When I walked into the supermarket yesterday and noticed they had rhubarb again, I had to buy some. I loved the Roasted Rhubarb Tarts that I made a few weeks ago and I wanted to try out another variation - rhubarb fool. This bunch of rhubarb was thinner and not quite so vibrant as the last lot, but still very tasty.
While many recipes call for stewed instead of roasted rhubarb, I couldn't resist making it again. It's so simple and incredibly delicious. I also couldn't resist taking yet more photos of the rhubarb - it's just so pretty! I love the way the pink creeps in from just the outside to all the way through when it's cooked.
I had considered folding some custard into the cream but I decided to keep it pure. Just lots of my favourite thick double cream (doppia panna!) - although, scandalously, I have to admit I think a lighter cream would work better in this recipe. It was a little too rich and thick, even when whipped - I would like it to be fluffier, lighter. I've heard rhubarb fool described as like a cloud before. Mine was decadent and truly divine, but I'd like to see how a lighter cream would come out.
It seemed like a nice idea to serve my fools with some light biscuits, so I had a look in my Baking Bible and found these. I decided to add some ginger to complement the rhubarb. They came out beautifully - tiny, tasty and crunchy. Dipped in the fool they really brought it all together - the crisp biscuit with the warmth of the ginger against the thick soft cream laced with that beautiful roasted rhubarb.
Also, how adorable is 'Langues du Chat' or cat's tongues as a name for a biscuit? I'm not entirely sure what the resemblance is now I've made them, but I can't resist lovely names. The recipe asked for very thin piped lines - I presumed they would spread to resemble the ones I've seen before but they didn't. I tried some with a double line - see the bottom photo and they came out as I had imagined. The tiny ones are lovely, though - and perhaps a similar size to a cat's tongue! I decided you could use the mixture to make all sorts of letters etc too - hence the not-perfect 'E' for Emma above...
You know a dessert is yummy when you can't help yourself but eat half of it, despite still needing to take more photos, as you can see above. Dipping the biscuits into the fool was so delicious - just one more more hurt... etc etc. The only problem with eating most of one during the shoot is that when the untouched one slips off the saucer and smashes into one big mess speckled with glass, you find yourself having eaten most of dessert...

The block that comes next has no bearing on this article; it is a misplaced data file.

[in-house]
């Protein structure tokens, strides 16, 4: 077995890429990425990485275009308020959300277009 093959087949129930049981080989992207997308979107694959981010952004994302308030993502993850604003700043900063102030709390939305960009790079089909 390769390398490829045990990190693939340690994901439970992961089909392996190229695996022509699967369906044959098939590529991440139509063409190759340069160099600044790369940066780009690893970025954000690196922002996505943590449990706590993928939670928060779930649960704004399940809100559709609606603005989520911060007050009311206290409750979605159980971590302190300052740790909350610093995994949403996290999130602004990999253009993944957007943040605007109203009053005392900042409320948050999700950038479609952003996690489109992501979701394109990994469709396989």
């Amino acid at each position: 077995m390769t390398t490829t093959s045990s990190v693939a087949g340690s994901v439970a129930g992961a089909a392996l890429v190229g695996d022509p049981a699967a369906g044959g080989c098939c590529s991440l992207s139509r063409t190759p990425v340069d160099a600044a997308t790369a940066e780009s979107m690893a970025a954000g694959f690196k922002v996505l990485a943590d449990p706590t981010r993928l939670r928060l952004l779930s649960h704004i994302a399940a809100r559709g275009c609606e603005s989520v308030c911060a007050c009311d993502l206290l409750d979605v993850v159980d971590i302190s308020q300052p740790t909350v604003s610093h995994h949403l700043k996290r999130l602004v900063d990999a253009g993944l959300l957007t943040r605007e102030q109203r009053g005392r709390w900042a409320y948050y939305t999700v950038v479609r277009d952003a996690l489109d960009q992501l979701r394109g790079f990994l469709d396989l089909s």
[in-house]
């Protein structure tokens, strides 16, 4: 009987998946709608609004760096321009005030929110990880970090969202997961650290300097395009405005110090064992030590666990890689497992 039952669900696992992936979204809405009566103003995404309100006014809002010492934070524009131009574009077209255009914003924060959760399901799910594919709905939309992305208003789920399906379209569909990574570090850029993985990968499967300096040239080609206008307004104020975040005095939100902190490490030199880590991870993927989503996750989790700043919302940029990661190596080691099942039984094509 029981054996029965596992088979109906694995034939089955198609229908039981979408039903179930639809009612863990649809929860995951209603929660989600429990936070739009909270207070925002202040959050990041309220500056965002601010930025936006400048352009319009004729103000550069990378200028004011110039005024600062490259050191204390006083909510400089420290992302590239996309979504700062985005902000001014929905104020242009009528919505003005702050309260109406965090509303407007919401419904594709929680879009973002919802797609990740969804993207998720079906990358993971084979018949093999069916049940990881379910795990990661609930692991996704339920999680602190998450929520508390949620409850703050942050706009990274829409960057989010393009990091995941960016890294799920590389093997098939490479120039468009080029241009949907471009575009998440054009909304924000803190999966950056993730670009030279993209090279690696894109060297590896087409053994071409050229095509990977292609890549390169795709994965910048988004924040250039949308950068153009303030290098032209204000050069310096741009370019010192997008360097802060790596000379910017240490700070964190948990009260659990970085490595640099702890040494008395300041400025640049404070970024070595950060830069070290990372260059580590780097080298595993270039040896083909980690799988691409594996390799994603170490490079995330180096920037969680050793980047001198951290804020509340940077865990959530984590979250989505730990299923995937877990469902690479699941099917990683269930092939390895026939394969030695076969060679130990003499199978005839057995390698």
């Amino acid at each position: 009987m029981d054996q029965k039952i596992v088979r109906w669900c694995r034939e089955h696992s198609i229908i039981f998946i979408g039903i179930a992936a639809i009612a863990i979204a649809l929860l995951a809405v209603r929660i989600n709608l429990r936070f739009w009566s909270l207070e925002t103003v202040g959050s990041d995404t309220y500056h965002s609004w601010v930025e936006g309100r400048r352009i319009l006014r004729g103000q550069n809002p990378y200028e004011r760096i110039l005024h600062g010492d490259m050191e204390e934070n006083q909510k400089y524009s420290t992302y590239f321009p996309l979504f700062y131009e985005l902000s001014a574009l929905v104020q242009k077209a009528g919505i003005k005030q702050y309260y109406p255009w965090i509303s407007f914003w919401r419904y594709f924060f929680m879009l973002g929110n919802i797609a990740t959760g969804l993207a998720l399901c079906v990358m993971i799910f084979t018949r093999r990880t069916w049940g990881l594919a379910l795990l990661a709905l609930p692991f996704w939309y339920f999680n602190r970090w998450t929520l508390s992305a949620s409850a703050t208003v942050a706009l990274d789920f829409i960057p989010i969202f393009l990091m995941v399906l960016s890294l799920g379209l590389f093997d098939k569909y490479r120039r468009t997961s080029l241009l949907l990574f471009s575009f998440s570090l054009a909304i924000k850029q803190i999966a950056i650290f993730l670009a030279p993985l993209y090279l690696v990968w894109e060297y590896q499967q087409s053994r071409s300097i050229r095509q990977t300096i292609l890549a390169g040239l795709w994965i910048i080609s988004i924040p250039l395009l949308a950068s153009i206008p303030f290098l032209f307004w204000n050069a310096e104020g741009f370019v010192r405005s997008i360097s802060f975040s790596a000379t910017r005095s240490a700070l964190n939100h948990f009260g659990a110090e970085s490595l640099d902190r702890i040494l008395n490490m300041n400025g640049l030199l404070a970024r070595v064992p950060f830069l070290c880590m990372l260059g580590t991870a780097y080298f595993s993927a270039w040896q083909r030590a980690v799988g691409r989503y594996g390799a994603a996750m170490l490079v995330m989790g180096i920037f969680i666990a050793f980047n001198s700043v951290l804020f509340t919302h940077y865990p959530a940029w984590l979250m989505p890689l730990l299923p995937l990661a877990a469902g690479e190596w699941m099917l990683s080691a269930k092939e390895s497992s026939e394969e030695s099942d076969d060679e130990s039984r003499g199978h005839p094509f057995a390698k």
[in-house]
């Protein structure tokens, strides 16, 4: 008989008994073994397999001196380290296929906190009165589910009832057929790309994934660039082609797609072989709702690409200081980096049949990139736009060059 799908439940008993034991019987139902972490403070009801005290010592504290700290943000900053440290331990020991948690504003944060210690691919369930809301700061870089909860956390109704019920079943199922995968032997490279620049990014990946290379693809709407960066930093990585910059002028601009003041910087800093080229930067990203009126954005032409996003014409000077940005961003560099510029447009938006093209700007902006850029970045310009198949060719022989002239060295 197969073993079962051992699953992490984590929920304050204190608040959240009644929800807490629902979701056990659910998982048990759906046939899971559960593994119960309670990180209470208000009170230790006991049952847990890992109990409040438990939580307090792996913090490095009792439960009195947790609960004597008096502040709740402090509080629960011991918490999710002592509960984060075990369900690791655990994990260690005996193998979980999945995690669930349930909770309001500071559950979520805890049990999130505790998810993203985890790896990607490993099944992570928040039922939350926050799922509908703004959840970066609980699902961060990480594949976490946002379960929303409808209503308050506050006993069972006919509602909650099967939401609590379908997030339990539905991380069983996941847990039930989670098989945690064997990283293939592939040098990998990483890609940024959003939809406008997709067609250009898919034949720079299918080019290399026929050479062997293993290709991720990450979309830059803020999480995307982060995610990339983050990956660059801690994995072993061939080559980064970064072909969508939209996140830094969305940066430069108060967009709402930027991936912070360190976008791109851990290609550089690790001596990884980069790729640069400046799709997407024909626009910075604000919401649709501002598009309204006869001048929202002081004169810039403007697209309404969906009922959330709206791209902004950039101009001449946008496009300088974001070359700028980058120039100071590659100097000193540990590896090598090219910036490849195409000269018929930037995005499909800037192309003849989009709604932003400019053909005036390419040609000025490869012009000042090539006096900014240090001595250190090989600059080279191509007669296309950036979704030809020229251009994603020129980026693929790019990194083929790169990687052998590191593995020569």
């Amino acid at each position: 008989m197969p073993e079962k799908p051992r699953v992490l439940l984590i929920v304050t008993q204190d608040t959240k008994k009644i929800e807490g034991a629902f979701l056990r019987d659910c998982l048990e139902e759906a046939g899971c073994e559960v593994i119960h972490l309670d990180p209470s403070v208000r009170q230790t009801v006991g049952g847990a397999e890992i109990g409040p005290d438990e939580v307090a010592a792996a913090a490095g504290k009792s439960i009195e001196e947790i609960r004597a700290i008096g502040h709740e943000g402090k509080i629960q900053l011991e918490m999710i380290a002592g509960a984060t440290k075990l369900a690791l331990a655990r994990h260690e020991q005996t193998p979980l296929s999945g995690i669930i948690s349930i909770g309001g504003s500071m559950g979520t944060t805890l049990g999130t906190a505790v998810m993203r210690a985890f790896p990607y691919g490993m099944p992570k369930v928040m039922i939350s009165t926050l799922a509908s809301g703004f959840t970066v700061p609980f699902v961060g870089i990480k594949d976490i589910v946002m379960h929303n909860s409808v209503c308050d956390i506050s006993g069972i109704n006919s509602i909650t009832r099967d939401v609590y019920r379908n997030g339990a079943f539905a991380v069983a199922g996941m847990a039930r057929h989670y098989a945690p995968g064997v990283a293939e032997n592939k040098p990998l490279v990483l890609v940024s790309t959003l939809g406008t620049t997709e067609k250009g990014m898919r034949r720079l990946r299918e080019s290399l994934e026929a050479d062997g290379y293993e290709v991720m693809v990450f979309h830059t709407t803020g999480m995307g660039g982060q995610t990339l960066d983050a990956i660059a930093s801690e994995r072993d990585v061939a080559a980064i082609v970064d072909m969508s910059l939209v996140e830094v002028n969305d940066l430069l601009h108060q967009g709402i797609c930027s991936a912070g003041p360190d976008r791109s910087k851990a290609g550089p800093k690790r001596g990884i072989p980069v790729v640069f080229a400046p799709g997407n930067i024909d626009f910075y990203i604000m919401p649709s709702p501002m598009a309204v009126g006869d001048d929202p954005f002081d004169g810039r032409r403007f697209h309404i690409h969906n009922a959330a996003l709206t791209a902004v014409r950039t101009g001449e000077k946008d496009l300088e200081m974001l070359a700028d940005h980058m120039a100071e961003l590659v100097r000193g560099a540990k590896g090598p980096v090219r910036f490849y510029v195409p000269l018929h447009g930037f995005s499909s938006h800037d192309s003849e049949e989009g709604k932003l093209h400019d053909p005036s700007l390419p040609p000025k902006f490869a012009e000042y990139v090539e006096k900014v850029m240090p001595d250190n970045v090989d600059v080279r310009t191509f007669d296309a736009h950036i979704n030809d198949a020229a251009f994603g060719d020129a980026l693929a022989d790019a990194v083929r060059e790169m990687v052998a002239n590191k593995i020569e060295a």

40g soft brown sugar
Heat the oven to 190C. Chop the rhubarb up into small chunks and then put them into a small roasting tray. Toss well in sugar then arrange them in a single layer. Cover the tray with foil and pop in the oven for 10 minutes. Take it out and remove the foil, giving it a shake. Return to the oven for another 5 minutes. Leave to cool.
Remove a few tbsps of rhubarb chunks to a plate along with a few tablespoons of syrup. Put the remaining rhubarb into a food processor and blend.
200ml double cream
Whip until holding soft peaks. Scrape the pureed rhubarb into the cream bowl and fold three times to give a marbled effect. Spoon into your desired serving vessel. Top with chunks of rhubarb and some of the syrup. Now try not to drop them!
Ginger Langues du Chat
(adapted from Leiths Baking Bible)
100g butter, softened
100g caster sugar
3 egg whites
100g plain flour
1 tsp ground ginger
Preheat the oven to 200C/400F. Line baking sheets with parchment. Cream the butter and sugar until light and fluffy, then start to beat in the eggs a small amount at a time, beating well in between each addition. Sift the flour and ground ginger over the top and fold in. Put the mixing into a piping bag (I used a 0.5 cm plain nozzle as directed, but I will use a slightly bigger one another time). Pipe fingers onto the parchment , leaving plenty of space for spreading. Tap to release bubbles. Bake for 5-7 minutes until pale gold in the centre and browned at the edges. Leave on the sheet for a few minutes before moving to a wire rack to fully cool.
Makes 30 - 40 or so.